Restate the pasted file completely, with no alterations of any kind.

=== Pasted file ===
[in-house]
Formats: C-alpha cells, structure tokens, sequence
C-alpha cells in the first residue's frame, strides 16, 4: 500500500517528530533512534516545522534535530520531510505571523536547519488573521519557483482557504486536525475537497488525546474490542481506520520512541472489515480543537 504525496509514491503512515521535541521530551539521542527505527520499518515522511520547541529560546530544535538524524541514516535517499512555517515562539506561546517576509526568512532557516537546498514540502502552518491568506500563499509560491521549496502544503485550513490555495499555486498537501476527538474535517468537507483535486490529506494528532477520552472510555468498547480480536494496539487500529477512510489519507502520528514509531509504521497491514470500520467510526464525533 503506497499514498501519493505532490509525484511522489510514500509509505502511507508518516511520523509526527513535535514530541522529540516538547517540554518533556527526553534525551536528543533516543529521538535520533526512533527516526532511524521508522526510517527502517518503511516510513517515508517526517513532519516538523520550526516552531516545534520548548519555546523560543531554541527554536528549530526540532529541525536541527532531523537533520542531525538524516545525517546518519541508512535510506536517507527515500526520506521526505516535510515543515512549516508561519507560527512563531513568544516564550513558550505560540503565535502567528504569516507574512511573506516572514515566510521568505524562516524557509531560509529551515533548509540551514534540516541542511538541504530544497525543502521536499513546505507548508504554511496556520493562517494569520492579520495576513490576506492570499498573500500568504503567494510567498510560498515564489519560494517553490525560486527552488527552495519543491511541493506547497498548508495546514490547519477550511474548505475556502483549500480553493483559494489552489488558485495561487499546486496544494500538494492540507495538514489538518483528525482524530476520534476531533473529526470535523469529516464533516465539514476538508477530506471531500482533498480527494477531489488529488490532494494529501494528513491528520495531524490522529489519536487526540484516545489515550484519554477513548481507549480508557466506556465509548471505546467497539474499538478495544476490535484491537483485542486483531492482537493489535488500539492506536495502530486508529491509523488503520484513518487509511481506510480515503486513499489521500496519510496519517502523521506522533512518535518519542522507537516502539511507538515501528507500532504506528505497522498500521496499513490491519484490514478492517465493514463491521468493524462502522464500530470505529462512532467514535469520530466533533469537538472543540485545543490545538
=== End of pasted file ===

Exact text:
[in-house]
Formats: C-alpha cells, structure tokens, sequence
C-alpha cells in the first residue's frame, strides 16, 4: 500500500517528530533512534516545522534535530520531510505571523536547519488573521519557483482557504486536525475537497488525546474490542481506520520512541472489515480543537 504525496509514491503512515521535541521530551539521542527505527520499518515522511520547541529560546530544535538524524541514516535517499512555517515562539506561546517576509526568512532557516537546498514540502502552518491568506500563499509560491521549496502544503485550513490555495499555486498537501476527538474535517468537507483535486490529506494528532477520552472510555468498547480480536494496539487500529477512510489519507502520528514509531509504521497491514470500520467510526464525533 503506497499514498501519493505532490509525484511522489510514500509509505502511507508518516511520523509526527513535535514530541522529540516538547517540554518533556527526553534525551536528543533516543529521538535520533526512533527516526532511524521508522526510517527502517518503511516510513517515508517526517513532519516538523520550526516552531516545534520548548519555546523560543531554541527554536528549530526540532529541525536541527532531523537533520542531525538524516545525517546518519541508512535510506536517507527515500526520506521526505516535510515543515512549516508561519507560527512563531513568544516564550513558550505560540503565535502567528504569516507574512511573506516572514515566510521568505524562516524557509531560509529551515533548509540551514534540516541542511538541504530544497525543502521536499513546505507548508504554511496556520493562517494569520492579520495576513490576506492570499498573500500568504503567494510567498510560498515564489519560494517553490525560486527552488527552495519543491511541493506547497498548508495546514490547519477550511474548505475556502483549500480553493483559494489552489488558485495561487499546486496544494500538494492540507495538514489538518483528525482524530476520534476531533473529526470535523469529516464533516465539514476538508477530506471531500482533498480527494477531489488529488490532494494529501494528513491528520495531524490522529489519536487526540484516545489515550484519554477513548481507549480508557466506556465509548471505546467497539474499538478495544476490535484491537483485542486483531492482537493489535488500539492506536495502530486508529491509523488503520484513518487509511481506510480515503486513499489521500496519510496519517502523521506522533512518535518519542522507537516502539511507538515501528507500532504506528505497522498500521496499513490491519484490514478492517465493514463491521468493524462502522464500530470505529462512532467514535469520530466533533469537538472543540485545543490545538